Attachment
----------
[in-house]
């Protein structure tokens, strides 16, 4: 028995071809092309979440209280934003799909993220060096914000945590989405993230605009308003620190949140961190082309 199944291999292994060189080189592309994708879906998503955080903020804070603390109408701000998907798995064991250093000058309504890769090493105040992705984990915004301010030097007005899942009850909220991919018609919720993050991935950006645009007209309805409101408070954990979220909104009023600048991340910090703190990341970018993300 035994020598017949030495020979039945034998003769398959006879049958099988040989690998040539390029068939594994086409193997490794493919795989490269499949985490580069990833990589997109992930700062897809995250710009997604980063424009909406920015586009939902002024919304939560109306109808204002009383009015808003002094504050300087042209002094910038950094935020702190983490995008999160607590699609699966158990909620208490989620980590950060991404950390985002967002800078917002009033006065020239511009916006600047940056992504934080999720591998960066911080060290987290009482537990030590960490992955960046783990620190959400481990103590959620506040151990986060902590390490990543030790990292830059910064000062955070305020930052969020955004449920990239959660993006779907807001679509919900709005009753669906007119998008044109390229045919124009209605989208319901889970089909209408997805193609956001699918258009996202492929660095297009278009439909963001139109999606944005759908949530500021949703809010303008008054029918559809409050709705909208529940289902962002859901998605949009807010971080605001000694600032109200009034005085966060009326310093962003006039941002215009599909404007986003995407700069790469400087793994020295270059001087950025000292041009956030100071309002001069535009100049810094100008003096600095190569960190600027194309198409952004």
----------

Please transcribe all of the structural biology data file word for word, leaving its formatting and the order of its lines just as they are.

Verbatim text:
[in-house]
């Protein structure tokens, strides 16, 4: 028995071809092309979440209280934003799909993220060096914000945590989405993230605009308003620190949140961190082309 199944291999292994060189080189592309994708879906998503955080903020804070603390109408701000998907798995064991250093000058309504890769090493105040992705984990915004301010030097007005899942009850909220991919018609919720993050991935950006645009007209309805409101408070954990979220909104009023600048991340910090703190990341970018993300 035994020598017949030495020979039945034998003769398959006879049958099988040989690998040539390029068939594994086409193997490794493919795989490269499949985490580069990833990589997109992930700062897809995250710009997604980063424009909406920015586009939902002024919304939560109306109808204002009383009015808003002094504050300087042209002094910038950094935020702190983490995008999160607590699609699966158990909620208490989620980590950060991404950390985002967002800078917002009033006065020239511009916006600047940056992504934080999720591998960066911080060290987290009482537990030590960490992955960046783990620190959400481990103590959620506040151990986060902590390490990543030790990292830059910064000062955070305020930052969020955004449920990239959660993006779907807001679509919900709005009753669906007119998008044109390229045919124009209605989208319901889970089909209408997805193609956001699918258009996202492929660095297009278009439909963001139109999606944005759908949530500021949703809010303008008054029918559809409050709705909208529940289902962002859901998605949009807010971080605001000694600032109200009034005085966060009326310093962003006039941002215009599909404007986003995407700069790469400087793994020295270059001087950025000292041009956030100071309002001069535009100049810094100008003096600095190569960190600027194309198409952004």